“ Yours, &c.

“ TOBIAH GREENHAT."

*

Mrs Manley, author of the Memoirs of the New Atalantis. + Mrs Elizabeth Elstob, eminent for her knowledge of the AngloSaxon language and antiquities. See an account of her in Ballard's Memoirs of Learned Ladies.

THE TATLER, No. LXVI.

SATURDAY, SEPT. 10, 1709.

Will's Coffeehouse, Sept. 9. The subject of the discourse this evening was eloquence and graceful action. Lysander, who is something particular in his way of thinking and speaking, told us, “a man could not be eloquent without action ; for the deportment of the body, the turn of the eye, and an apt sound tò every word that is uttered, must all conspire to make an accomplished speaker. Action in one that speaks in public, is the same thing as a good mien in ordinary life. Thus, as a certain insensibility in the countenance recommends a sentence of humour and jest, so it must be a very lively consciousness that gives grace to great sentiments. The jest is to be a thing unexpected; therefore your undesigning manner is a beauty in expressions of mirth ; but when you are to talk on a set subject, the more you are moved yourself, the more you will move others.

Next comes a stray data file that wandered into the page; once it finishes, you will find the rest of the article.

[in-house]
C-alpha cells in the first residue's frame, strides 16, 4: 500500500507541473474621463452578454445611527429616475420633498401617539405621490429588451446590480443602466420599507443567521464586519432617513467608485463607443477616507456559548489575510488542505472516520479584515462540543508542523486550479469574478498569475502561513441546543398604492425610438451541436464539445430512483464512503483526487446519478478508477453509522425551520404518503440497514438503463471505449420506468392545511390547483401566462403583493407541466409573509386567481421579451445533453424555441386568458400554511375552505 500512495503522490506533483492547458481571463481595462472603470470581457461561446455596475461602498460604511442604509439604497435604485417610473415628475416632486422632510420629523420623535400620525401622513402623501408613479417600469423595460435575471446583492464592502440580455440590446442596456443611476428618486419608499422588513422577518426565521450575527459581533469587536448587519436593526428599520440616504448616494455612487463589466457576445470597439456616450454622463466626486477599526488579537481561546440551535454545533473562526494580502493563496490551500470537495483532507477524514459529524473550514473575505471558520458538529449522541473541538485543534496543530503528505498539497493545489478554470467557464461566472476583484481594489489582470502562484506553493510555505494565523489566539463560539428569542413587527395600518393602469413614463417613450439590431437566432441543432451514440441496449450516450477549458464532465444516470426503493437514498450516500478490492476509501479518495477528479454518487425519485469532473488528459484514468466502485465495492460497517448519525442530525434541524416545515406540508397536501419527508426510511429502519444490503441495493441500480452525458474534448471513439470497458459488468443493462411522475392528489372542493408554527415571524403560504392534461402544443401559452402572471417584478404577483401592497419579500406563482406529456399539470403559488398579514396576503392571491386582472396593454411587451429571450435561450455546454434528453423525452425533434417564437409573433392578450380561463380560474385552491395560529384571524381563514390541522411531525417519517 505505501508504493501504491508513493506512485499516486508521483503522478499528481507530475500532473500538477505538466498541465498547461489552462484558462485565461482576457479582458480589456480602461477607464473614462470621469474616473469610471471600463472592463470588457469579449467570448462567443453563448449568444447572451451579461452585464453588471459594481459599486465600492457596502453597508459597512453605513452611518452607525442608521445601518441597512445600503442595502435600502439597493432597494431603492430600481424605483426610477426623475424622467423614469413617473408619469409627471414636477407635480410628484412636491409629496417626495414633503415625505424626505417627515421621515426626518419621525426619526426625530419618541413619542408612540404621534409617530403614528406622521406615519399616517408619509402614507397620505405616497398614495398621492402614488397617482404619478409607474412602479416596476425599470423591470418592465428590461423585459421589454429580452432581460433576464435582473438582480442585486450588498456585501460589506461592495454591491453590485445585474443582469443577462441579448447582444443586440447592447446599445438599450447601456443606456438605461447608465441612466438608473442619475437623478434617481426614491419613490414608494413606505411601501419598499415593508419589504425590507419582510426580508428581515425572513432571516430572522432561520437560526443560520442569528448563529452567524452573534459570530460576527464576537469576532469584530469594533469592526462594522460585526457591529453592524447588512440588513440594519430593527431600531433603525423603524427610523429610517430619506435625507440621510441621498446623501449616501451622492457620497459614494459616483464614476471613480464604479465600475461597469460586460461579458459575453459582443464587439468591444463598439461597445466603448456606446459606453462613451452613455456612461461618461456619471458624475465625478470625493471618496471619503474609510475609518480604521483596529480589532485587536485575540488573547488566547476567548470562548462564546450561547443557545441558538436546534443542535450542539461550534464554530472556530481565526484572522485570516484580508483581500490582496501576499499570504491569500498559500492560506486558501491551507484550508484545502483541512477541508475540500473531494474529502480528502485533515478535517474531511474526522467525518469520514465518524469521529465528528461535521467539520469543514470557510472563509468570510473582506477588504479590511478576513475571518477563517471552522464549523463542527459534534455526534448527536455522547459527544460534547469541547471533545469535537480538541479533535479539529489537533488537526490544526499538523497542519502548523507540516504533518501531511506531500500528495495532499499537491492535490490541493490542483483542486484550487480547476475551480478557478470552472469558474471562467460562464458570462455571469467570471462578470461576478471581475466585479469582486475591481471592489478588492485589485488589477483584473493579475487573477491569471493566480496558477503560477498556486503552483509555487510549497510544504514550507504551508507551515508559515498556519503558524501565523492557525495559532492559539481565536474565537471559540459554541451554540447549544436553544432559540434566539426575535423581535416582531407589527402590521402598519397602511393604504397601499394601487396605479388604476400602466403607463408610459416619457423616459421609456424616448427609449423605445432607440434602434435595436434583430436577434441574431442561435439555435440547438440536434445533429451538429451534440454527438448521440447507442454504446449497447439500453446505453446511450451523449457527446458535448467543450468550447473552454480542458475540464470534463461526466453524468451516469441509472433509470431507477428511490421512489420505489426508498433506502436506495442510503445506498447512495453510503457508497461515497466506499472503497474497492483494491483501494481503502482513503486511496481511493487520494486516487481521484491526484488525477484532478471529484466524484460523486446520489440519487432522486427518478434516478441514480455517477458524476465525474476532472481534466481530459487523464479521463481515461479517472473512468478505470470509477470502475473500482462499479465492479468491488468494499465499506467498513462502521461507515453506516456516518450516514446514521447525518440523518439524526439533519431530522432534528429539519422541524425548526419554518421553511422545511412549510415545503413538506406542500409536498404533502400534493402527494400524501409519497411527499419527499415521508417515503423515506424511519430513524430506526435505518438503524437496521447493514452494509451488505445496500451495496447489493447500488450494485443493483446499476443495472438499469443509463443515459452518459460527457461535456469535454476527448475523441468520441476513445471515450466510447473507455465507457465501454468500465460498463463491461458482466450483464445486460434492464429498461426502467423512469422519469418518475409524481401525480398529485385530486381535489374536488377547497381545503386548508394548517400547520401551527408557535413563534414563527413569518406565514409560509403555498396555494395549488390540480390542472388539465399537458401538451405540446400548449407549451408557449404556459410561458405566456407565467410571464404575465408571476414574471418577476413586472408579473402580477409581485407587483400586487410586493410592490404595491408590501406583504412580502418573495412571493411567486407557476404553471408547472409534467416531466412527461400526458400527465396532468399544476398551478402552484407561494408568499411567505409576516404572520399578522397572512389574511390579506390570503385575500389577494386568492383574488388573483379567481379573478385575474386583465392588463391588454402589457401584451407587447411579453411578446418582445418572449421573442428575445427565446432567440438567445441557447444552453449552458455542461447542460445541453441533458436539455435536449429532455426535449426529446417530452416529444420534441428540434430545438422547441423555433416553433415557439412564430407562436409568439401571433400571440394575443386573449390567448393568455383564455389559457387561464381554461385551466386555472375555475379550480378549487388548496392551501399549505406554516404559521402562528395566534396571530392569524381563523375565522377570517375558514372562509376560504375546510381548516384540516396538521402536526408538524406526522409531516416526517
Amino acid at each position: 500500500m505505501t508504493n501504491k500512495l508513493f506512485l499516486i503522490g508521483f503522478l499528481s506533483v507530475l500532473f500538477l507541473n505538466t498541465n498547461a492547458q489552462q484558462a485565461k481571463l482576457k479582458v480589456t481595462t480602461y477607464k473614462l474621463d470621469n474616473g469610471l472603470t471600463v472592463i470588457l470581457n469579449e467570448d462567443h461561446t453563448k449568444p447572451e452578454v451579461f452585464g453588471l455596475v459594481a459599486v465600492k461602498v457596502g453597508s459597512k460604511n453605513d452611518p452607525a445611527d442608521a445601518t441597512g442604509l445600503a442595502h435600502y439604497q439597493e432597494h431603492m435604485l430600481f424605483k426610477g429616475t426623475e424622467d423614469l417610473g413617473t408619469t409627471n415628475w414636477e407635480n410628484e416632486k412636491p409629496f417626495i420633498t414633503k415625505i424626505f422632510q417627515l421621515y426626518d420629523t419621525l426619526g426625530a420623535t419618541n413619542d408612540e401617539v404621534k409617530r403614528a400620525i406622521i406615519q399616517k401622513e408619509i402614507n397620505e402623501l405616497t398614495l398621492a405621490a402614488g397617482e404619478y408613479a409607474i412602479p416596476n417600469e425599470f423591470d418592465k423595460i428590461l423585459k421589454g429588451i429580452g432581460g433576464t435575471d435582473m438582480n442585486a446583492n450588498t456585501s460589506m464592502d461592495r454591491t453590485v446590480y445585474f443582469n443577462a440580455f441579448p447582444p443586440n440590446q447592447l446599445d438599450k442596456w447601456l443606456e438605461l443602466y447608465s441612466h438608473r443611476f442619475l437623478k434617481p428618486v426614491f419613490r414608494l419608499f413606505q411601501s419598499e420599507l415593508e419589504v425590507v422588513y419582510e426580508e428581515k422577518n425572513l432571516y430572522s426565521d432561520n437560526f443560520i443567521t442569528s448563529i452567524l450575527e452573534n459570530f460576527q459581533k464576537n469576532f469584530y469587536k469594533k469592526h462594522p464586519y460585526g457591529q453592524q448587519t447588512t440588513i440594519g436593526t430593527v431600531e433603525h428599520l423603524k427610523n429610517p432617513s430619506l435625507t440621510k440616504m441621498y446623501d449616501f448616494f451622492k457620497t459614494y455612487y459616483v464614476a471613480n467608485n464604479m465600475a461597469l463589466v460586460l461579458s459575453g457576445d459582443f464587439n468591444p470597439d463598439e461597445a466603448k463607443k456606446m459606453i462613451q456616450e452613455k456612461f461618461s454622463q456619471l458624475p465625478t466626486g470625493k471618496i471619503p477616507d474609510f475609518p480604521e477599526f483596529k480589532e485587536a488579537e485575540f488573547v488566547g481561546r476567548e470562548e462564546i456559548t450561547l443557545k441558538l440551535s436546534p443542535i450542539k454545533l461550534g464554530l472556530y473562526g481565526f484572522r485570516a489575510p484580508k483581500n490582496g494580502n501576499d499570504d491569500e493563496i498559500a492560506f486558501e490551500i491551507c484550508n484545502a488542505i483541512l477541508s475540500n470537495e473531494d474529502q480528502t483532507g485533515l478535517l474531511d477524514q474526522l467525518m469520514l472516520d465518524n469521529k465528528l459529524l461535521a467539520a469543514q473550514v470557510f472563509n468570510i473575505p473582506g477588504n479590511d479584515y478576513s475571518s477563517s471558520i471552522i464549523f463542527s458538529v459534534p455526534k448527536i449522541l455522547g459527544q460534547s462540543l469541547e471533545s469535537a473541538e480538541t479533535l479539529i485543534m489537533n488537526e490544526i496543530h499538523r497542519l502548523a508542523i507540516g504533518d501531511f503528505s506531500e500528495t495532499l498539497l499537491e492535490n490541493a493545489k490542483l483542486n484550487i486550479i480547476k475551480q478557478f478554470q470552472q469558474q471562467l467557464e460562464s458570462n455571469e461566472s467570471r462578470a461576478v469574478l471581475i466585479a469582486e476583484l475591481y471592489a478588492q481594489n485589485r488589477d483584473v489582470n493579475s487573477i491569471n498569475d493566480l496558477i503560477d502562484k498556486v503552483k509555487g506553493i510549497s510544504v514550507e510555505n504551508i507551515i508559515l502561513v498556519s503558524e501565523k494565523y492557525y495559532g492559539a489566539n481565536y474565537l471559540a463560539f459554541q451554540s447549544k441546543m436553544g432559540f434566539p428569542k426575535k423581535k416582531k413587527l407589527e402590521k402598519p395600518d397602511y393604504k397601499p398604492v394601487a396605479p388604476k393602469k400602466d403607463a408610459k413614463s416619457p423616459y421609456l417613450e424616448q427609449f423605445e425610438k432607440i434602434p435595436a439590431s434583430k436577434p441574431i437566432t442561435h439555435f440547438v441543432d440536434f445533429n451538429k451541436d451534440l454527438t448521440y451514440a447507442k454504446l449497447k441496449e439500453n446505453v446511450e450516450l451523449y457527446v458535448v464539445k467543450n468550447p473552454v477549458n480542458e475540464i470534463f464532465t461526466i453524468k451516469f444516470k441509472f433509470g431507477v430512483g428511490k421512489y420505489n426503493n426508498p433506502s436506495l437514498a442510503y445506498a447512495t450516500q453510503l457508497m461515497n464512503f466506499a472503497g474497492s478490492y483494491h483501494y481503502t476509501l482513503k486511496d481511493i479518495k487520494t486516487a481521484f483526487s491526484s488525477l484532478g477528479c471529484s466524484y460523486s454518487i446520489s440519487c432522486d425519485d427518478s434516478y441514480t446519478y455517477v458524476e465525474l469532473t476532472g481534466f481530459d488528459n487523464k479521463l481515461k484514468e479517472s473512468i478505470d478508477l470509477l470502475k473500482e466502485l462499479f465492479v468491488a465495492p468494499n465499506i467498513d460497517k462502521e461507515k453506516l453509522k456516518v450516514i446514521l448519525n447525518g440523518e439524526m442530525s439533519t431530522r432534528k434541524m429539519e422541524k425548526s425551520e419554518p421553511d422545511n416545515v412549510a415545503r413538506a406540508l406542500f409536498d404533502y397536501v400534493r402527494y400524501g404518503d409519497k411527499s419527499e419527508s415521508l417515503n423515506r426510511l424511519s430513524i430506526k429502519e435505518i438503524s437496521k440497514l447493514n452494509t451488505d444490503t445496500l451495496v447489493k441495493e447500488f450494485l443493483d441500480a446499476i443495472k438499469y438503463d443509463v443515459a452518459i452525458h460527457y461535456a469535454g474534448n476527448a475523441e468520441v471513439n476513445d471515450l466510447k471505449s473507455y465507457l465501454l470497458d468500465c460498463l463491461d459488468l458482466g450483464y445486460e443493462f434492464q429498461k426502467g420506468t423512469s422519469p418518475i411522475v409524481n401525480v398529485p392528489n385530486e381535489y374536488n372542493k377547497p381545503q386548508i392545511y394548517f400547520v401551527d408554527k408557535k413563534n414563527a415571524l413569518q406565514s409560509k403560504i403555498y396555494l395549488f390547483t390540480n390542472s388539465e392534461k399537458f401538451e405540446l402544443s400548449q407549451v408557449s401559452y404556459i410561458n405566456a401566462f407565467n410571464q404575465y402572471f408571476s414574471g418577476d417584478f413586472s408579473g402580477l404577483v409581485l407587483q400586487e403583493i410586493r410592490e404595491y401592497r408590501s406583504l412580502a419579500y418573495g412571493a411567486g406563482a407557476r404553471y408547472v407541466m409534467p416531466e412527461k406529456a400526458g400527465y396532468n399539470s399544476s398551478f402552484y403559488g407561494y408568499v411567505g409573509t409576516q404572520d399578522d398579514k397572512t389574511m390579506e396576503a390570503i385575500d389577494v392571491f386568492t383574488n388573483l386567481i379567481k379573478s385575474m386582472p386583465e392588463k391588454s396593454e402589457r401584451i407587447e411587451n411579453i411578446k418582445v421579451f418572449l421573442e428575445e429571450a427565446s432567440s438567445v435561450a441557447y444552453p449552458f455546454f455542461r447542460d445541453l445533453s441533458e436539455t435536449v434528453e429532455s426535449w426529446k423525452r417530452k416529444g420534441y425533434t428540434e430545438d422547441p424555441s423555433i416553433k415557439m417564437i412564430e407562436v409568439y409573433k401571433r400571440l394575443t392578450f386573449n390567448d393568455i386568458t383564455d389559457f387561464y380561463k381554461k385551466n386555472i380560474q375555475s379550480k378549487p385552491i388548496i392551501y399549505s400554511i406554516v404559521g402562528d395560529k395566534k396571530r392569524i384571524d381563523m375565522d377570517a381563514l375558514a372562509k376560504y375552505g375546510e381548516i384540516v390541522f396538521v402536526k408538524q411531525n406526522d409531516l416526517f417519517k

“ There is,” said he, “ a remarkable example of that kind. Æschines, a famous orator of antiquity, had pleaded at Athens in a great cause against Demosthenes ; but having lost it, retired to Rhodes. Eloquence was then the quality most admired among men, and the magistrates of that place, having heard he had a copy of the speech of Demosthenes, desired him to repeat both their pleadings. After his own, he recited also the oration of his antagonist. The people expressed their admiration of both, but more of that of Demosthenes. •If

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you are,' said he, thus touched with hearing only what that great orator said, how would you have been affected had you seen him speak ? for he who hears Demosthenes only, loses much the better part of the oration.' Certain it is, that they who speak gracefully, are very lamely represented in having their speeches read or repeated by unskilful people ; for there is something native to each man, so inherent to his thoughts and sentiments, which it is hardly possible for another to give a true idea of. You may observe in common talk, when a sentence of any man's is repeated, an acquaintance of his shall immediately observe, . That is so like him, methinks I see how he looked when he said it.'